Adults had been practicing karate and other martial arts in the United States since the 1950s, but when Karate Kid hit theaters in 1981, every mom in America wanted to find a Mr. Miyagi for her child. And, just like that, kids’ martial arts became popular activities for children.
But, as parents, we often forget there were two martial arts instructors in Karate Kid. One was Mr. Miyagi, and the other was John Kreese, the leader of the villainous Cobra Kai dojo. In the real world it can be hard to tell the difference. So, we’re providing Novi, Northville, and Plymouth parents a quick guide to finding a great teacher for their child.
Excellent Kids’ Martial Arts Teachers Are Trained Educators
It’s not enough for a kids’ taekwondo or karate teacher to know their art. They have to know kids. So you should ask a potential school how they train their teachers to work with kids. This is important for more than just how they work with your child, but also for how your child sees their teacher work with others.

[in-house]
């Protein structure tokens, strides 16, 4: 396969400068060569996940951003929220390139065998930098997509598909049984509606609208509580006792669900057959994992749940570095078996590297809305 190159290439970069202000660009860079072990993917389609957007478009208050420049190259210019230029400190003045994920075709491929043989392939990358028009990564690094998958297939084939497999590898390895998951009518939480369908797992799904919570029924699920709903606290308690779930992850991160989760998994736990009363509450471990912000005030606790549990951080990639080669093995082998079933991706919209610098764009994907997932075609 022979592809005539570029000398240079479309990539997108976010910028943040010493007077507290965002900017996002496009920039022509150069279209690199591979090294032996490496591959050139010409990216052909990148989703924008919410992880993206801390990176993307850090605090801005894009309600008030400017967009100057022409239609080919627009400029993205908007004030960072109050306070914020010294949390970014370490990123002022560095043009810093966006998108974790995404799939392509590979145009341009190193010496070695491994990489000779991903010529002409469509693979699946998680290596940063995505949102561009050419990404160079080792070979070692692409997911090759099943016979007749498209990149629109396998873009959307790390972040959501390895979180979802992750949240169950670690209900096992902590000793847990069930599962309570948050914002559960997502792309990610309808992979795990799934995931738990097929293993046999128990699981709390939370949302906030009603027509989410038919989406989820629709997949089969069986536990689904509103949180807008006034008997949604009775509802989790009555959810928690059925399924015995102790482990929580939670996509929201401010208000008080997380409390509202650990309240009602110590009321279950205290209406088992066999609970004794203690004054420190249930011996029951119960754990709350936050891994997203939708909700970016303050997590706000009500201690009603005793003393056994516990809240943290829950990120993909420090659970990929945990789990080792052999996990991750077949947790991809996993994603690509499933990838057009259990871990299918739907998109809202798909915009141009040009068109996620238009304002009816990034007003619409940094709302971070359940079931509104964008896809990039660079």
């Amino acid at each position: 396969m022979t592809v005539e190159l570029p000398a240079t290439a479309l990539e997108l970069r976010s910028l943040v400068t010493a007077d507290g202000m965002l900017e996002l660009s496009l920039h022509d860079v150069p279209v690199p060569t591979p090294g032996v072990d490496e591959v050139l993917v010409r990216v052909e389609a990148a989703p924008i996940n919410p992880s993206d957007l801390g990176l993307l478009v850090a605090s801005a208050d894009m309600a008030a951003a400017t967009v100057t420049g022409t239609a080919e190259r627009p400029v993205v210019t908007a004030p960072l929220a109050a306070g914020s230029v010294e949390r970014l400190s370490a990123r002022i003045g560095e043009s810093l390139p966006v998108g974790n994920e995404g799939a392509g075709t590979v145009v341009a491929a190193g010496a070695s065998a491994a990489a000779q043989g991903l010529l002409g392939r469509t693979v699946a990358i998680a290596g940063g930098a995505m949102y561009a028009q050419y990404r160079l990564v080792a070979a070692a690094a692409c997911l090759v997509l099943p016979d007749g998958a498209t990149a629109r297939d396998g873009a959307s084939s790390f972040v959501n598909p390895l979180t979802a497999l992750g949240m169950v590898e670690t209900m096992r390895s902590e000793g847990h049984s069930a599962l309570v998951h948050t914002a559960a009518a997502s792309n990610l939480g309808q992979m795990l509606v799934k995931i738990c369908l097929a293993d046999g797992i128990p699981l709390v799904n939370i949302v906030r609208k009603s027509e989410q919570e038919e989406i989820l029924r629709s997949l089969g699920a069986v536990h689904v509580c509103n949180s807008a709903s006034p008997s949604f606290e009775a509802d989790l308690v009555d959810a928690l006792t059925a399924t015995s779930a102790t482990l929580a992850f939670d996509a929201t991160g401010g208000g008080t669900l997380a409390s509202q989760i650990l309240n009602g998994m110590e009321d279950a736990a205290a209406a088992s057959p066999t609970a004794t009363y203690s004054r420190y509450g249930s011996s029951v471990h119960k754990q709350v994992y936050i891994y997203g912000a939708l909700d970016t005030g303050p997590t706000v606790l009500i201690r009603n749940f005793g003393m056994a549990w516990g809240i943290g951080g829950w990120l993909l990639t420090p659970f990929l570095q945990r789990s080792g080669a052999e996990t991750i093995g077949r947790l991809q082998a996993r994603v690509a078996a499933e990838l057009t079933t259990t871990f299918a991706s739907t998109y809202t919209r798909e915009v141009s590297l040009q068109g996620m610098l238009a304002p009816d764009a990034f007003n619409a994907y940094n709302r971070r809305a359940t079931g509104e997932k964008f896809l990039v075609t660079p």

Excellent Kids’ Martial Arts Teachers Are Positive Role-Models
Admittedly, it’s difficult to tell when a potential teacher is practicing what they preach – but it might be really obvious when they aren’t. Watch for signs that your kids’ karate teacher is living up to your expectations. Are they physically fit? Are they respectful on and off the mat?
How your kids’ martial arts teacher conducts themselves is important. Excellent instructors know that kids that actions speak louder than words, and they lead by example.
Excellent Kids’ Martial Arts Teachers Use Positive Reinforcement
A good martial arts classroom should be an encouraging, upbeat and fun place to be. To achieve this, the details matter. A good kids’ martial arts teacher will do subtle things like tell your child what to do, and not what not to do. They will catch your child doing things right and praise them, not just catch them doing things wrong.
A good children’s martial arts instructor doesn’t feel the need to yell at or embarrass kids. They inspire good behavior by using positivity and laying down clear expectations. This way, in the rare cases where a child does need to be corrected or given critical feedback, it’s so rare that a little goes a long way.
Find Out More About Our Teachers
If you’re thinking about signing your child up for martial arts lessons, let us help. You can check out our teachers, or reach out to us with any questions you have by giving us a call at 248-349-6900, or emailing firstname.lastname@example.org. We’d love to help!